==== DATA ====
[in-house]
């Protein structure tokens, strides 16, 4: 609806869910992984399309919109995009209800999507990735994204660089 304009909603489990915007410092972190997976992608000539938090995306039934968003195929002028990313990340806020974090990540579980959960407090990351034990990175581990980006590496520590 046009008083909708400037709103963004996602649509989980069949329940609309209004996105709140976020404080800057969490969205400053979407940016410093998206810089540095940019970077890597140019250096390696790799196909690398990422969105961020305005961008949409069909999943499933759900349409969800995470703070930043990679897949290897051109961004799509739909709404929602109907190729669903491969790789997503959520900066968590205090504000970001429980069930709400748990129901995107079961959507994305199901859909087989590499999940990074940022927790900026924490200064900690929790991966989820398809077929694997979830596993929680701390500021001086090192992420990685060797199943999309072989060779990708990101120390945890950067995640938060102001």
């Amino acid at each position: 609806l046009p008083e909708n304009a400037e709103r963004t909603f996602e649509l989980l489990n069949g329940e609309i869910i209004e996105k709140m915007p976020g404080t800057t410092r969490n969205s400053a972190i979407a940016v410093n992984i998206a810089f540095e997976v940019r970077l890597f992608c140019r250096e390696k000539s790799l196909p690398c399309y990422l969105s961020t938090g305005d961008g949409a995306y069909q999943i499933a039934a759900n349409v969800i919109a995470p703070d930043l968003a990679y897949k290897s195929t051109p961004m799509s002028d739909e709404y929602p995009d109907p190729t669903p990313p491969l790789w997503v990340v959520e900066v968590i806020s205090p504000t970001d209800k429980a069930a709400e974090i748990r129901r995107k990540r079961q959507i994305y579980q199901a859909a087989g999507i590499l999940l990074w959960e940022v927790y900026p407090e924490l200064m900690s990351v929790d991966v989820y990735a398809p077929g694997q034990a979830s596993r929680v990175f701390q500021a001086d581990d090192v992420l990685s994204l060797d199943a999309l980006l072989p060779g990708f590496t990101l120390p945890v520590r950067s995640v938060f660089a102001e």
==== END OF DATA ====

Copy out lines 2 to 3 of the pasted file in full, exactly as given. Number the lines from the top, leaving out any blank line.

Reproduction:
């Protein structure tokens, strides 16, 4: 609806869910992984399309919109995009209800999507990735994204660089 304009909603489990915007410092972190997976992608000539938090995306039934968003195929002028990313990340806020974090990540579980959960407090990351034990990175581990980006590496520590 046009008083909708400037709103963004996602649509989980069949329940609309209004996105709140976020404080800057969490969205400053979407940016410093998206810089540095940019970077890597140019250096390696790799196909690398990422969105961020305005961008949409069909999943499933759900349409969800995470703070930043990679897949290897051109961004799509739909709404929602109907190729669903491969790789997503959520900066968590205090504000970001429980069930709400748990129901995107079961959507994305199901859909087989590499999940990074940022927790900026924490200064900690929790991966989820398809077929694997979830596993929680701390500021001086090192992420990685060797199943999309072989060779990708990101120390945890950067995640938060102001």
């Amino acid at each position: 609806l046009p008083e909708n304009a400037e709103r963004t909603f996602e649509l989980l489990n069949g329940e609309i869910i209004e996105k709140m915007p976020g404080t800057t410092r969490n969205s400053a972190i979407a940016v410093n992984i998206a810089f540095e997976v940019r970077l890597f992608c140019r250096e390696k000539s790799l196909p690398c399309y990422l969105s961020t938090g305005d961008g949409a995306y069909q999943i499933a039934a759900n349409v969800i919109a995470p703070d930043l968003a990679y897949k290897s195929t051109p961004m799509s002028d739909e709404y929602p995009d109907p190729t669903p990313p491969l790789w997503v990340v959520e900066v968590i806020s205090p504000t970001d209800k429980a069930a709400e974090i748990r129901r995107k990540r079961q959507i994305y579980q199901a859909a087989g999507i590499l999940l990074w959960e940022v927790y900026p407090e924490l200064m900690s990351v929790d991966v989820y990735a398809p077929g694997q034990a979830s596993r929680v990175f701390q500021a001086d581990d090192v992420l990685s994204l060797d199943a999309l980006l072989p060779g990708f590496t990101l120390p945890v520590r950067s995640v938060f660089a102001e």